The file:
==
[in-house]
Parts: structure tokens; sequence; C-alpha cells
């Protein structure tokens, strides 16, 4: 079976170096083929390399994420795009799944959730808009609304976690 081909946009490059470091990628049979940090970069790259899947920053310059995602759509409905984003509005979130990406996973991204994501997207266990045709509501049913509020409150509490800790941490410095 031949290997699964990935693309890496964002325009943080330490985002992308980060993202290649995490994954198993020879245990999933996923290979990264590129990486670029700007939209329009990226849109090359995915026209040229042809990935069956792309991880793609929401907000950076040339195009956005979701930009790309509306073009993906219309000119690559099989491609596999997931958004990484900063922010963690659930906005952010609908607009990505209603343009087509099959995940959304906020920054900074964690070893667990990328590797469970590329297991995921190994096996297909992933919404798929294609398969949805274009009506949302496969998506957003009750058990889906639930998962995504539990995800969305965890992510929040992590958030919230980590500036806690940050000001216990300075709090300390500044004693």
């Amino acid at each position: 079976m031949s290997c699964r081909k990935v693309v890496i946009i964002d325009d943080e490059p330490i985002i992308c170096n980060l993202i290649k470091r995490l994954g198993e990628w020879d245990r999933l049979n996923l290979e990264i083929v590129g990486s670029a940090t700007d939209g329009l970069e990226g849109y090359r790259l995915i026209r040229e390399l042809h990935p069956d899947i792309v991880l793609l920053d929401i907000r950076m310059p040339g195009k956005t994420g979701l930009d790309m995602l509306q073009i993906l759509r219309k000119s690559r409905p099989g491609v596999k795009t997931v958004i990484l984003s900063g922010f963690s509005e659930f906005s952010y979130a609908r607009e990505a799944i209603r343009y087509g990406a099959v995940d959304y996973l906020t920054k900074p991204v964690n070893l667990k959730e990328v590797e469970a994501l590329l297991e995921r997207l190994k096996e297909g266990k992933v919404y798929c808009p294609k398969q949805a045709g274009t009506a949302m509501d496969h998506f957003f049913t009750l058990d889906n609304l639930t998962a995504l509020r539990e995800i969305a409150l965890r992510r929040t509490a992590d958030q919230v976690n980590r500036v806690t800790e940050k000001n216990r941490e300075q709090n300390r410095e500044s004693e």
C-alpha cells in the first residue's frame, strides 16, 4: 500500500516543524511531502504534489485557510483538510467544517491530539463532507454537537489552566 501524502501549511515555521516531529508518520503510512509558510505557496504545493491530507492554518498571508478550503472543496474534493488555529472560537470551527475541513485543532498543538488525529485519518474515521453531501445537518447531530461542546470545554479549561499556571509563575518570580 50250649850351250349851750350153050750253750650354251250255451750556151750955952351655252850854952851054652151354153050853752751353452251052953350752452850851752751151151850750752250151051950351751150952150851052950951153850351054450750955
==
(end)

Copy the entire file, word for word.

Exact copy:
[in-house]
Parts: structure tokens; sequence; C-alpha cells
């Protein structure tokens, strides 16, 4: 079976170096083929390399994420795009799944959730808009609304976690 081909946009490059470091990628049979940090970069790259899947920053310059995602759509409905984003509005979130990406996973991204994501997207266990045709509501049913509020409150509490800790941490410095 031949290997699964990935693309890496964002325009943080330490985002992308980060993202290649995490994954198993020879245990999933996923290979990264590129990486670029700007939209329009990226849109090359995915026209040229042809990935069956792309991880793609929401907000950076040339195009956005979701930009790309509306073009993906219309000119690559099989491609596999997931958004990484900063922010963690659930906005952010609908607009990505209603343009087509099959995940959304906020920054900074964690070893667990990328590797469970590329297991995921190994096996297909992933919404798929294609398969949805274009009506949302496969998506957003009750058990889906639930998962995504539990995800969305965890992510929040992590958030919230980590500036806690940050000001216990300075709090300390500044004693």
């Amino acid at each position: 079976m031949s290997c699964r081909k990935v693309v890496i946009i964002d325009d943080e490059p330490i985002i992308c170096n980060l993202i290649k470091r995490l994954g198993e990628w020879d245990r999933l049979n996923l290979e990264i083929v590129g990486s670029a940090t700007d939209g329009l970069e990226g849109y090359r790259l995915i026209r040229e390399l042809h990935p069956d899947i792309v991880l793609l920053d929401i907000r950076m310059p040339g195009k956005t994420g979701l930009d790309m995602l509306q073009i993906l759509r219309k000119s690559r409905p099989g491609v596999k795009t997931v958004i990484l984003s900063g922010f963690s509005e659930f906005s952010y979130a609908r607009e990505a799944i209603r343009y087509g990406a099959v995940d959304y996973l906020t920054k900074p991204v964690n070893l667990k959730e990328v590797e469970a994501l590329l297991e995921r997207l190994k096996e297909g266990k992933v919404y798929c808009p294609k398969q949805a045709g274009t009506a949302m509501d496969h998506f957003f049913t009750l058990d889906n609304l639930t998962a995504l509020r539990e995800i969305a409150l965890r992510r929040t509490a992590d958030q919230v976690n980590r500036v806690t800790e940050k000001n216990r941490e300075q709090n300390r410095e500044s004693e």
C-alpha cells in the first residue's frame, strides 16, 4: 500500500516543524511531502504534489485557510483538510467544517491530539463532507454537537489552566 501524502501549511515555521516531529508518520503510512509558510505557496504545493491530507492554518498571508478550503472543496474534493488555529472560537470551527475541513485543532498543538488525529485519518474515521453531501445537518447531530461542546470545554479549561499556571509563575518570580 50250649850351250349851750350153050750253750650354251250255451750556151750955952351655252850854952851054652151354153050853752751353452251052953350752452850851752751151151850750752250151051950351751150952150851052950951153850351054450750955